'You can lead a horse to water...The value of aligning with an experienced agent"
I recently had an interesting exchange with a professional athlete who after winning a TOUR event had an "unique" perspective on why, in his mind, he didn't think he currently needed an agent. His view was "why pay an agent a fee, when you can do it yourself?" I understand trying to save money, but that thinking is very "Penny Wise and Dollar Foolish.” Meaning, he is saving money in the short term at the expense of possible larger and more impactful partnership(s) that an experienced sports agent can produce, craft and manage based on their individual track record of producing successful partnerships.
My response to his objection and why professional athletes need agents:
When an professional athlete comes to us, they need our advice and skill. Among other things, they need our negotiating skills. We know our way around a sports contract; they don't. They need our contacts. We know who’s spending money in sports and how much; they don't. They need our selling skills, something an attorney reviewing an agreement cannot provide. We can be proactive; a competitive athlete playing at the highest level doesn’t have the time/energy to sell themselves properly or objectively evaluate a possible partnership, nor should they. They need our experience, expertise and knowledge. We have a track record of producing for our corporate and athlete clients that says we’ll deliver; they generally don't.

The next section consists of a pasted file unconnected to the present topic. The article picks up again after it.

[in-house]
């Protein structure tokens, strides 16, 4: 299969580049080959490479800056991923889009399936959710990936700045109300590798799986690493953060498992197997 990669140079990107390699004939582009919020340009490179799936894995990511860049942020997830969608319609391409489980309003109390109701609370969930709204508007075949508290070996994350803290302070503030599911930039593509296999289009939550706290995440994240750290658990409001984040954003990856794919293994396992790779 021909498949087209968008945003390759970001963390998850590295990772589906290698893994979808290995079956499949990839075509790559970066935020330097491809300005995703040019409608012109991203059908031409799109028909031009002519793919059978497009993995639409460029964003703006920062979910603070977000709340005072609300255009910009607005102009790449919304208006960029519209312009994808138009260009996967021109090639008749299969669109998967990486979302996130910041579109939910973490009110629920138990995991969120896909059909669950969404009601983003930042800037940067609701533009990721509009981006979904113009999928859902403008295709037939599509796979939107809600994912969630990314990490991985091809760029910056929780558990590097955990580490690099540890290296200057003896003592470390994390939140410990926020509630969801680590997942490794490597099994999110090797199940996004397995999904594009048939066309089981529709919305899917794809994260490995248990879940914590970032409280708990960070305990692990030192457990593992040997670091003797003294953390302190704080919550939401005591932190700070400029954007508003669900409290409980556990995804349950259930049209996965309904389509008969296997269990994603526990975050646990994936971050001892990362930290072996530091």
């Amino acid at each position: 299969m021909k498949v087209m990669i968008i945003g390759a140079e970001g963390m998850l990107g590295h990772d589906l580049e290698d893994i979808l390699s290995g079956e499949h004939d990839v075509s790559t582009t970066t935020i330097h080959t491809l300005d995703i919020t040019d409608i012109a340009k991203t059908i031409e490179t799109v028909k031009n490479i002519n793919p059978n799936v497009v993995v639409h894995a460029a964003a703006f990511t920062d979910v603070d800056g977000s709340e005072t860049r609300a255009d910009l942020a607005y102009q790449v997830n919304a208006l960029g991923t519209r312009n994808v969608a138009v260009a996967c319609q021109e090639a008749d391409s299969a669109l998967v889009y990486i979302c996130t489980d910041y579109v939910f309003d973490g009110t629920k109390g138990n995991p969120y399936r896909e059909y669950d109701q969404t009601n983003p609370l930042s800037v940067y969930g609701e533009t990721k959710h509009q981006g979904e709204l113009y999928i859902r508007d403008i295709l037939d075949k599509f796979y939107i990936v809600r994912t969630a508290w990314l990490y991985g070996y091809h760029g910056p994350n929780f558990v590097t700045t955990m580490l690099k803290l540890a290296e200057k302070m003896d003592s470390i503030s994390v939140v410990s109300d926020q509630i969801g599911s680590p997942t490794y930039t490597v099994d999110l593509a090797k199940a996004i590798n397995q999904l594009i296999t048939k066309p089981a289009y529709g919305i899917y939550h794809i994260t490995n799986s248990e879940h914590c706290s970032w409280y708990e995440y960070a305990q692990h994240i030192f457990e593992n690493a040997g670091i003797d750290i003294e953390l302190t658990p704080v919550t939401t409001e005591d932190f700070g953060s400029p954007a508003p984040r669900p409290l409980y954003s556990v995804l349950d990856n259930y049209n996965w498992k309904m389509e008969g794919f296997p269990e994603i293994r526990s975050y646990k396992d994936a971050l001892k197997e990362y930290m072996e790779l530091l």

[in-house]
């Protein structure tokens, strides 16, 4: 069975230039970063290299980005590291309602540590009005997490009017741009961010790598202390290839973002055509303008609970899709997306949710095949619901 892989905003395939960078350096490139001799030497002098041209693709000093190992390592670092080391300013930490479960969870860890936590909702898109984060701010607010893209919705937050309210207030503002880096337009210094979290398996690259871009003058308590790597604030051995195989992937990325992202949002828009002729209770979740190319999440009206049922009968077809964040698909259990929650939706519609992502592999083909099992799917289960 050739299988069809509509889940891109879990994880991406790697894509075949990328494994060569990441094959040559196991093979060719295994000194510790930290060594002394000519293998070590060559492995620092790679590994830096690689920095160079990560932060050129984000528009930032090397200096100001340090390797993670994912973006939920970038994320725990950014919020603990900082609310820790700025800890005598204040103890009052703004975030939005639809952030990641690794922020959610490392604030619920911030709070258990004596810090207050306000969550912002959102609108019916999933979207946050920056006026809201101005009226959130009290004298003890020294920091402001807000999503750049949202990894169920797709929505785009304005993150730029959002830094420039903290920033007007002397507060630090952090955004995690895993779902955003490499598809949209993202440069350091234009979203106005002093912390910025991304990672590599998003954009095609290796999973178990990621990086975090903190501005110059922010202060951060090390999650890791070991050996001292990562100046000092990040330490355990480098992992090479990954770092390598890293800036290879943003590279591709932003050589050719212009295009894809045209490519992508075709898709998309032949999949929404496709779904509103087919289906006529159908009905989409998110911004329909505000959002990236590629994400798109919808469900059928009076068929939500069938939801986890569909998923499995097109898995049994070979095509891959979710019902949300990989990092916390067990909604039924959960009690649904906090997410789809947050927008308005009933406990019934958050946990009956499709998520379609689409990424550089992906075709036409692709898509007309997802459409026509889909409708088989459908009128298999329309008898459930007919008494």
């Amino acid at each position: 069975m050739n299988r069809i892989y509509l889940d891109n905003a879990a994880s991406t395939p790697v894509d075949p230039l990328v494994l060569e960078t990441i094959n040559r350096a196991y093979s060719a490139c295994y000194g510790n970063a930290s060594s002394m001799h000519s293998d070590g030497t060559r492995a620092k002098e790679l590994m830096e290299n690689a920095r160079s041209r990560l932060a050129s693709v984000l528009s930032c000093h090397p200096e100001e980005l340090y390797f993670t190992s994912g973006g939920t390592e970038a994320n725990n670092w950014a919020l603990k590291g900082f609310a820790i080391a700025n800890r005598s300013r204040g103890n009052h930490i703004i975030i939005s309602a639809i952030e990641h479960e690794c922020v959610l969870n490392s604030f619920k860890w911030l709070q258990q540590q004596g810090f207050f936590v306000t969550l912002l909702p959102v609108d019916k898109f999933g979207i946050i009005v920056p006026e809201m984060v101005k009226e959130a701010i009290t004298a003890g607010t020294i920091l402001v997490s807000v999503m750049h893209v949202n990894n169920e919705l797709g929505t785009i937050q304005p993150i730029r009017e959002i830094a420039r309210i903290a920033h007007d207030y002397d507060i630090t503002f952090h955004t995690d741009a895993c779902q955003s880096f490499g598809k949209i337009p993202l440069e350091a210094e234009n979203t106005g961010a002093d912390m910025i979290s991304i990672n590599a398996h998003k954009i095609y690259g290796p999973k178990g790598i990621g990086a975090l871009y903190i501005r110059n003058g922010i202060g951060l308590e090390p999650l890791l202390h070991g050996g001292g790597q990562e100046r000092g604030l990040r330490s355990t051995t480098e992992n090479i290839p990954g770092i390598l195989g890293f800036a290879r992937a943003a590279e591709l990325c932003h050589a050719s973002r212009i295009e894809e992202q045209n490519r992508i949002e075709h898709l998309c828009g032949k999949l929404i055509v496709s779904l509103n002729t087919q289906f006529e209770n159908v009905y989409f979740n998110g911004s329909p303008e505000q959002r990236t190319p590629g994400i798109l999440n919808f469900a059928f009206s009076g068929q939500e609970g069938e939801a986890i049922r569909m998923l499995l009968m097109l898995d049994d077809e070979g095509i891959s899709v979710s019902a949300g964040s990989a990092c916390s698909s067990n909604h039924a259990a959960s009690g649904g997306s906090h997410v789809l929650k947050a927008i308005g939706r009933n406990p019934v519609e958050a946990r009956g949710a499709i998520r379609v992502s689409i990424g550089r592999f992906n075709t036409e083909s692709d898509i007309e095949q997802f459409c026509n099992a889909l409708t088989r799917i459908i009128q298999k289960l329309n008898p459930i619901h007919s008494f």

For example, I had a client who once tried negotiating a deal by himself and accepted an offer of $1.5M over 3 years, not knowing or asking us if the partnership was properly structured or was a "market value" amount. Had he asked us, or better yet had us negotiate the deal, he would have received upwards of $2.5M+ because of our knowledge of that partnership space and prior discussions with the company.
So, in an effort to save money he forfeited almost $600K+ over the life of the relationship. Why, because in his mind he was saving money, but in reality his inexperience and hubris cost him a lot of time, money and proper management of the relationship. Would you have a plumber do heart surgery, of course not. Don't make that mistake.
When choosing an agent (Blog#2), it is very important that you have someone on your team that can tell you what you need to hear and is specific (as above) on why they are a valuable part of your team, which creates a trusting, successful long term relationship.
Before you agree to sign with an agent, don't be afraid to ask them what type of corporate partnership deals that they, as the individual agent, have negotiated from A-Z, not their company. Inexperience and lack of creativity show quickly.
You can lead a horse to water...but you can't always make them drink, but the smart and savvy professional athlete, who cares about his brand and long term business partnerships, will generally make the right decision to select an individual to be part of his team that has "actual" experience (not company) representing professional athletes in all phases of their careers. THINK